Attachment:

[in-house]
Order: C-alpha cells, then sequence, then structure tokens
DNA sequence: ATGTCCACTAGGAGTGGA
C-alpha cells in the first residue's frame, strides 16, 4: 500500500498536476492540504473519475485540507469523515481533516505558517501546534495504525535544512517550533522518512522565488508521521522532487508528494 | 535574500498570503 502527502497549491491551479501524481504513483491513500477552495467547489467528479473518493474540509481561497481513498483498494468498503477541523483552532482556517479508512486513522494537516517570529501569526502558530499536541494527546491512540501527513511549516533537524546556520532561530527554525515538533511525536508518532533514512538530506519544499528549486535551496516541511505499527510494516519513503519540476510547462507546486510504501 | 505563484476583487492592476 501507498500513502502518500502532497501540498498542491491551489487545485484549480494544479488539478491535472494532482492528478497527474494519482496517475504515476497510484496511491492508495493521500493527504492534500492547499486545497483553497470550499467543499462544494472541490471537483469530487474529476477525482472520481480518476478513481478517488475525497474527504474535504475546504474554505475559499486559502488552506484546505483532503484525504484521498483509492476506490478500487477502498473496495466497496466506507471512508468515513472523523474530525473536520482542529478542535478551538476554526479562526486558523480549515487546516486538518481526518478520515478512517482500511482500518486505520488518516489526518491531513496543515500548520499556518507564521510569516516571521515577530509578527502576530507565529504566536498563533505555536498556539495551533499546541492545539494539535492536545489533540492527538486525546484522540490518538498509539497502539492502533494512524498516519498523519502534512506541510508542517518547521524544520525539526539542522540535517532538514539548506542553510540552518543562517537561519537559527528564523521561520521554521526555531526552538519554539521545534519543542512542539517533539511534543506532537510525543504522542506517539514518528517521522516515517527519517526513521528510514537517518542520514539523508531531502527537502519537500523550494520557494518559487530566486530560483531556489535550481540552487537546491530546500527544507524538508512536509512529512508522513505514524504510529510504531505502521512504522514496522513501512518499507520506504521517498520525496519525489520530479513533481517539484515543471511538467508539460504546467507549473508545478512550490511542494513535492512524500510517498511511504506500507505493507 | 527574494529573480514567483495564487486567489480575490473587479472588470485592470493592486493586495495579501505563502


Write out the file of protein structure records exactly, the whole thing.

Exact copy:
[in-house]
Order: C-alpha cells, then sequence, then structure tokens
DNA sequence: ATGTCCACTAGGAGTGGA
C-alpha cells in the first residue's frame, strides 16, 4: 500500500498536476492540504473519475485540507469523515481533516505558517501546534495504525535544512517550533522518512522565488508521521522532487508528494 | 535574500498570503 502527502497549491491551479501524481504513483491513500477552495467547489467528479473518493474540509481561497481513498483498494468498503477541523483552532482556517479508512486513522494537516517570529501569526502558530499536541494527546491512540501527513511549516533537524546556520532561530527554525515538533511525536508518532533514512538530506519544499528549486535551496516541511505499527510494516519513503519540476510547462507546486510504501 | 505563484476583487492592476 501507498500513502502518500502532497501540498498542491491551489487545485484549480494544479488539478491535472494532482492528478497527474494519482496517475504515476497510484496511491492508495493521500493527504492534500492547499486545497483553497470550499467543499462544494472541490471537483469530487474529476477525482472520481480518476478513481478517488475525497474527504474535504475546504474554505475559499486559502488552506484546505483532503484525504484521498483509492476506490478500487477502498473496495466497496466506507471512508468515513472523523474530525473536520482542529478542535478551538476554526479562526486558523480549515487546516486538518481526518478520515478512517482500511482500518486505520488518516489526518491531513496543515500548520499556518507564521510569516516571521515577530509578527502576530507565529504566536498563533505555536498556539495551533499546541492545539494539535492536545489533540492527538486525546484522540490518538498509539497502539492502533494512524498516519498523519502534512506541510508542517518547521524544520525539526539542522540535517532538514539548506542553510540552518543562517537561519537559527528564523521561520521554521526555531526552538519554539521545534519543542512542539517533539511534543506532537510525543504522542506517539514518528517521522516515517527519517526513521528510514537517518542520514539523508531531502527537502519537500523550494520557494518559487530566486530560483531556489535550481540552487537546491530546500527544507524538508512536509512529512508522513505514524504510529510504531505502521512504522514496522513501512518499507520506504521517498520525496519525489520530479513533481517539484515543471511538467508539460504546467507549473508545478512550490511542494513535492512524500510517498511511504506500507505493507 | 527574494529573480514567483495564487486567489480575490473587479472588470485592470493592486493586495495579501505563502